Individualism   /   Spring 2002   /    Articles

Beyond Individualism?

James Davison Hunter

RADICAL INDIVIDUALISM IN AMERICA IS CERTAINLY isomorphic with Protestantism, not least in the relationship between evangelical pietism and therapeutic subjectivism. Philip Rieff is an important guide to how this came to be. In an essay entitled “The American Transference from Calvin to Freud,” he wrote:

to the therapeutic of the mid-(one could also say late-) twentieth century, early twenty-first century, as to the ascetic of the Reformation movements, all destinies have become entirely personal, not at all communal. The way to this self-knowledge is to trace back a person’s conduct from symptom to the inner conditions responsible for that symptom. In the religious period the symptom was called sin, and the neurotic a sinner, self-convicted. The task of the clergy was to make the sinner hopefully aware of his sin. The task of the analyst is to make the neurotic therapeutically aware of his neurosis. Residues of the old attribution cling to the modern and popular usage of the term neurotic. Like his predecessor, the sinner, the neurotic is most reluctant to admit his weakness. In fact, his failure to admit a fundamental weakness is the most obvious characteristic of the inner wrong which the sinner/neurotic commits against himself. Such failure was once called pride. The thankless task of old ministers and new psychoanalysts consists first in educating for that state of awareness from which a person can cope with his weakness.1Philip Rieff, “The American Transference from Calvin to Freud,” The Feeling Intellect: Selected Writings (Chicago: The University of Chicago Press, 1990) 12–13.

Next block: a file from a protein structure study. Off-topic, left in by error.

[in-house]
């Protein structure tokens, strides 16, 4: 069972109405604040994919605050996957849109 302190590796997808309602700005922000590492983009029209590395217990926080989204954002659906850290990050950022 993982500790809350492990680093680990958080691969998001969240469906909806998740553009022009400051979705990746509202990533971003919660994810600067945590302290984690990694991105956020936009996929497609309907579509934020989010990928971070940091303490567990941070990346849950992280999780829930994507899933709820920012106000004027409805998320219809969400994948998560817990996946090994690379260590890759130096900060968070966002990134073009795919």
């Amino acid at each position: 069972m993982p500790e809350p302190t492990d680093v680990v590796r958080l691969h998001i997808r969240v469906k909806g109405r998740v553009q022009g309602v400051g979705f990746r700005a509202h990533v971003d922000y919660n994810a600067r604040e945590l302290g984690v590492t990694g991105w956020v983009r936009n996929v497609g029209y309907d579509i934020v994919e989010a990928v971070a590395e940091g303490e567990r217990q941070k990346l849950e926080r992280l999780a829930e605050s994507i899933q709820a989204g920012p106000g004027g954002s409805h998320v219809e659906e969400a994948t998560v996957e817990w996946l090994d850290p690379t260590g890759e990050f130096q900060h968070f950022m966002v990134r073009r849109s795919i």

There is, it would seem, a fine line existentially between the quest for spiritual purity before God and therapeutic introspection oriented toward achieving well-being and a healthy lifestyle. This line was crossed many, many years ago in most Protestant denominations, and even in the more ascetic, evangelical denominations today, the transference Rieff speaks of is a pervasive reality in theology, ministry, popular literature, and so on. Though present in Catholic experience, it does not seem to be as big of a problem there, and even Rieff in this essay writes: “psychoanalytic therapy never found as ready and receptive a public in those areas of Western culture that remained Catholic or nonascetic.”22xRieff 13.

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